I am not a religious man. Although, I was borne by people of the word and of the book, I do not believe in any form of organized religion. However, as the saying goes, regardless of what any of us may think, faith is in our blood. Never mind that Dr. Charles Drew demonstrated that blood does not work the way we believe it does.
In short, during the forties, Dr. Drew (1904–1950) discovered a way to process and store blood as plasma, which proved to be important and often life-saving, especially during the second World War. While I am deeply impressed and appreciative of the work of Dr. Drew, particularly as he demonstrated that blood is totally unrelated to race, nevertheless, my understanding is that our African racial origins go back thousands of years. Chester Higgins is attuned to the significance of our heritage.
Higgins is a professional photographer who did amazing work especially as a staff photographer for the New York Times. His iconic images of Black people are often reproduced worldwide.
This image by Chester Higgins of Amiri Baraka dancing with Maya Angelou has a special meaning. They are dancing atop a cosmogram on the main floor of the then newly renovated and expanded Schomburg Center for Research in Black Culture, located in Harlem. Beneath the cosmogram are buried the remains of Langston Hughes. There were literally hundreds of us witnessing the joyous celebration.
I, like thousands of other people, got to know Chester. We all were blessed to be bathed in the glow of his work and especially awash in the luminous generosity of his spirit. He loves his people.
Down in New Orleans, our writing workshop produced a publication, Fertile Ground, that featured creative work with a section on writers in England. Chester agreed to provide us a cover photograph of a majestic African baobab tree.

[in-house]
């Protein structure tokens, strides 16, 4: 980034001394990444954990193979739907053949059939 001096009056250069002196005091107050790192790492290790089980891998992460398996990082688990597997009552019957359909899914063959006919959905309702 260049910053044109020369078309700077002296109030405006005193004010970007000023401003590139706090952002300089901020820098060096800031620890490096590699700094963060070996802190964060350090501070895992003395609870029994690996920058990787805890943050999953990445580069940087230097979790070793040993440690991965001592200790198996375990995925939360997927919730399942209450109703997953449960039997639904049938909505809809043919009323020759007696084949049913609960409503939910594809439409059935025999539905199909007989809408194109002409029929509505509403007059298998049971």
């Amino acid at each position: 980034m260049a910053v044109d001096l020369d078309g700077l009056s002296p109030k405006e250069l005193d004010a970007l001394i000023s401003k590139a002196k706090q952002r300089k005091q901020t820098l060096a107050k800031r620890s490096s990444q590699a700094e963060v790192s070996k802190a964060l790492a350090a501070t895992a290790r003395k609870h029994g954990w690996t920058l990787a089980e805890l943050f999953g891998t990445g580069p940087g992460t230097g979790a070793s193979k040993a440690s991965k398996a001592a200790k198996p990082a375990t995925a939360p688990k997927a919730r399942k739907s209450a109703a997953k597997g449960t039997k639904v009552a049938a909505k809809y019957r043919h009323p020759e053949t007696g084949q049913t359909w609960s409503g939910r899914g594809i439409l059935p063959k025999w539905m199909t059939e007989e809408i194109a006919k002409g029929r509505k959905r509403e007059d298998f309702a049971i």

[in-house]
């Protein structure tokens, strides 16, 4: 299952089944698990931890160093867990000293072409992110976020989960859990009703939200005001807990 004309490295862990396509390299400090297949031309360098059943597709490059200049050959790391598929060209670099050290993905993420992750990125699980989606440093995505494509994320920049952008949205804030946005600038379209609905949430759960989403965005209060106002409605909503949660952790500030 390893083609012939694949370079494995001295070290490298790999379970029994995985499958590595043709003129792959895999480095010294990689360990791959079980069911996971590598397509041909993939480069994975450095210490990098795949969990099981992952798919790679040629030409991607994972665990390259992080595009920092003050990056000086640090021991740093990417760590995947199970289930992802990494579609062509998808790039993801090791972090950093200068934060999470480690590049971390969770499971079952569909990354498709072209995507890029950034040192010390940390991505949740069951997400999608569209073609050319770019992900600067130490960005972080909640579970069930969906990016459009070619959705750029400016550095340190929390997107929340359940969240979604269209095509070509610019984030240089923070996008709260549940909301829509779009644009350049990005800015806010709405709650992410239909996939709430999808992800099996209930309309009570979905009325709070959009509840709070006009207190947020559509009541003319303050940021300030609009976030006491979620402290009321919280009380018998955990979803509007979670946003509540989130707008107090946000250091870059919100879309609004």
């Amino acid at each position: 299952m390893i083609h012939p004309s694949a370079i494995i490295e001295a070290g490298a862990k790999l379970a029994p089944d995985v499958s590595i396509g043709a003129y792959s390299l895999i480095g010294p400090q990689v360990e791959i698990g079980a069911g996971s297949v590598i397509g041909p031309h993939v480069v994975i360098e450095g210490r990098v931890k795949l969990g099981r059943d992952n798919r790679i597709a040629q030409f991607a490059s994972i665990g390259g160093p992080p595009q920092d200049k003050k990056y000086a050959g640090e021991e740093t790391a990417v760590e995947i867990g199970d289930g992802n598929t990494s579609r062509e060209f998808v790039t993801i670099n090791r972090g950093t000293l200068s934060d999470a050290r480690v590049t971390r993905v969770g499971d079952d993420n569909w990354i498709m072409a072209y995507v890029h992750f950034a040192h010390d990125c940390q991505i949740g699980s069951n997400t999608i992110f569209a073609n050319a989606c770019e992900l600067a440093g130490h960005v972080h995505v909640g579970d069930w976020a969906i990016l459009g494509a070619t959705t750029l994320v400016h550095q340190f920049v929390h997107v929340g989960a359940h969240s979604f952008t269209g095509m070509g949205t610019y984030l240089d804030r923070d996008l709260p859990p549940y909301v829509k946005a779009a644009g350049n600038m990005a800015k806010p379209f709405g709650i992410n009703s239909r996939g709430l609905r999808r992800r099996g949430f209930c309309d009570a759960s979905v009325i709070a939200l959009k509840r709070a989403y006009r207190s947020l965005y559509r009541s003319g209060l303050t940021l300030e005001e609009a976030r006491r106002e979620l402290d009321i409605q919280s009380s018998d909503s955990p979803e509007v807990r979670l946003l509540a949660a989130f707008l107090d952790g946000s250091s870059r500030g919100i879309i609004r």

Of course, when I heard that Chester had a new book based on his many travels throughout Egypt, Ethiopia, and the Sudan, I knew I wanted to own a copy. Sacred Nile is a beautifully printed, coffee-table sized photo essay. It far exceeded my expectations. The text includes a breakdown of the linguistic choices the classic languages forced people to make who wanted to translate the utterances of the ancients. There are literally pages and pages of knowledgable background and contextual information, but none of that is as important as are the photographs themselves.
As I sat with the book in my lap, I found myself moved to actually touch the photographs. In awe I brushed my fingertips across the images. Once you see the various people and varied landscapes, you know the greatness Africa has produced. Like many people in the South of the USA, who have a family bible in which are recorded family lineages, Chester’s book is instructive of who we are and where many of us came from.
Like me, you may not be a follower of any particular religion, but this book, with over 150 expertly printed, exquisite photographs, captures the eloquent beauty and magnificence of both the land and the people of our ancestral home. Ashe. Ashe. Ashe ohhh!